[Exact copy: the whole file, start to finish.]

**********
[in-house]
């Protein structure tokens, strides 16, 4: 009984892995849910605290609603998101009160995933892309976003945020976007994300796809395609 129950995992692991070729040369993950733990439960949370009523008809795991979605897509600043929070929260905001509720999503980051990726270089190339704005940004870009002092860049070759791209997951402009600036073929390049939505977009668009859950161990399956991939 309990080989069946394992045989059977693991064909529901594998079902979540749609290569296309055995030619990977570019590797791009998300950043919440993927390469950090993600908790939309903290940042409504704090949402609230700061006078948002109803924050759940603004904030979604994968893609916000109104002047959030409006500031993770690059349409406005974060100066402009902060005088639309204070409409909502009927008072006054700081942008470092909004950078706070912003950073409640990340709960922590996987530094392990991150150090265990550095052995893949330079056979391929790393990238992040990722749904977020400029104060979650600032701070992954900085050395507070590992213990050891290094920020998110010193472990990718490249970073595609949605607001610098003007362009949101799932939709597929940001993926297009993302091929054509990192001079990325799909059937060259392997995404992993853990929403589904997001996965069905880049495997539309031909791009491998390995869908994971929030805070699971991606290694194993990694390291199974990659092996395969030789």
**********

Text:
[in-house]
């Protein structure tokens, strides 16, 4: 009984892995849910605290609603998101009160995933892309976003945020976007994300796809395609 129950995992692991070729040369993950733990439960949370009523008809795991979605897509600043929070929260905001509720999503980051990726270089190339704005940004870009002092860049070759791209997951402009600036073929390049939505977009668009859950161990399956991939 309990080989069946394992045989059977693991064909529901594998079902979540749609290569296309055995030619990977570019590797791009998300950043919440993927390469950090993600908790939309903290940042409504704090949402609230700061006078948002109803924050759940603004904030979604994968893609916000109104002047959030409006500031993770690059349409406005974060100066402009902060005088639309204070409409909502009927008072006054700081942008470092909004950078706070912003950073409640990340709960922590996987530094392990991150150090265990550095052995893949330079056979391929790393990238992040990722749904977020400029104060979650600032701070992954900085050395507070590992213990050891290094920020998110010193472990990718490249970073595609949605607001610098003007362009949101799932939709597929940001993926297009993302091929054509990192001079990325799909059937060259392997995404992993853990929403589904997001996965069905880049495997539309031909791009491998390995869908994971929030805070699971991606290694194993990694390291199974990659092996395969030789």